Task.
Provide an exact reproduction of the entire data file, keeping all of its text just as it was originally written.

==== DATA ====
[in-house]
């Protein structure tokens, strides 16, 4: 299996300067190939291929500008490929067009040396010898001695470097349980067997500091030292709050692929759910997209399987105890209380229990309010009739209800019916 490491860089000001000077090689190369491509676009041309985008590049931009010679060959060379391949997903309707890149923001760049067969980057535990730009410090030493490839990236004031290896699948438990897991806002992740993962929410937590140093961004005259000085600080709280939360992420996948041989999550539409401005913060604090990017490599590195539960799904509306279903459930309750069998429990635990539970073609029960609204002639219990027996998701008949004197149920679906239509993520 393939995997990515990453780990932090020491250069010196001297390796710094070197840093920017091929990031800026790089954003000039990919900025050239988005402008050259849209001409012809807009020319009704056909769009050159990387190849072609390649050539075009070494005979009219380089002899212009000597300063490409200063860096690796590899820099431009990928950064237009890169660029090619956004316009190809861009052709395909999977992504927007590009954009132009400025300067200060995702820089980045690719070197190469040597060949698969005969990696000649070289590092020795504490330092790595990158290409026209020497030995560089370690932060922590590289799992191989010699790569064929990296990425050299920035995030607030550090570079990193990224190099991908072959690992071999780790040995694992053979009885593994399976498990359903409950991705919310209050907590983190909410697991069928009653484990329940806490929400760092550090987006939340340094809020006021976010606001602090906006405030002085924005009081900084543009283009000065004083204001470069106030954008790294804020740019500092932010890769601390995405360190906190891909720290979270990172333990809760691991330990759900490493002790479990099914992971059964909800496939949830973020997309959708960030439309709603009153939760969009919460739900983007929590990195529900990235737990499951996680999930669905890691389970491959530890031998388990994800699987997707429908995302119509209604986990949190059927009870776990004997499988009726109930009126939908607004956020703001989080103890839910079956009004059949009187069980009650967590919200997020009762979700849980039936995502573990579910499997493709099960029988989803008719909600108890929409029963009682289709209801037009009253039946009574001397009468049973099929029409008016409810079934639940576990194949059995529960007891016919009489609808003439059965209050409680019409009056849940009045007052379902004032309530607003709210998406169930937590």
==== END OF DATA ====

[in-house]
């Protein structure tokens, strides 16, 4: 299996300067190939291929500008490929067009040396010898001695470097349980067997500091030292709050692929759910997209399987105890209380229990309010009739209800019916 490491860089000001000077090689190369491509676009041309985008590049931009010679060959060379391949997903309707890149923001760049067969980057535990730009410090030493490839990236004031290896699948438990897991806002992740993962929410937590140093961004005259000085600080709280939360992420996948041989999550539409401005913060604090990017490599590195539960799904509306279903459930309750069998429990635990539970073609029960609204002639219990027996998701008949004197149920679906239509993520 393939995997990515990453780990932090020491250069010196001297390796710094070197840093920017091929990031800026790089954003000039990919900025050239988005402008050259849209001409012809807009020319009704056909769009050159990387190849072609390649050539075009070494005979009219380089002899212009000597300063490409200063860096690796590899820099431009990928950064237009890169660029090619956004316009190809861009052709395909999977992504927007590009954009132009400025300067200060995702820089980045690719070197190469040597060949698969005969990696000649070289590092020795504490330092790595990158290409026209020497030995560089370690932060922590590289799992191989010699790569064929990296990425050299920035995030607030550090570079990193990224190099991908072959690992071999780790040995694992053979009885593994399976498990359903409950991705919310209050907590983190909410697991069928009653484990329940806490929400760092550090987006939340340094809020006021976010606001602090906006405030002085924005009081900084543009283009000065004083204001470069106030954008790294804020740019500092932010890769601390995405360190906190891909720290979270990172333990809760691991330990759900490493002790479990099914992971059964909800496939949830973020997309959708960030439309709603009153939760969009919460739900983007929590990195529900990235737990499951996680999930669905890691389970491959530890031998388990994800699987997707429908995302119509209604986990949190059927009870776990004997499988009726109930009126939908607004956020703001989080103890839910079956009004059949009187069980009650967590919200997020009762979700849980039936995502573990579910499997493709099960029988989803008719909600108890929409029963009682289709209801037009009253039946009574001397009468049973099929029409008016409810079934639940576990194949059995529960007891016919009489609808003439059965209050409680019409009056849940009045007052379902004032309530607003709210998406169930937590």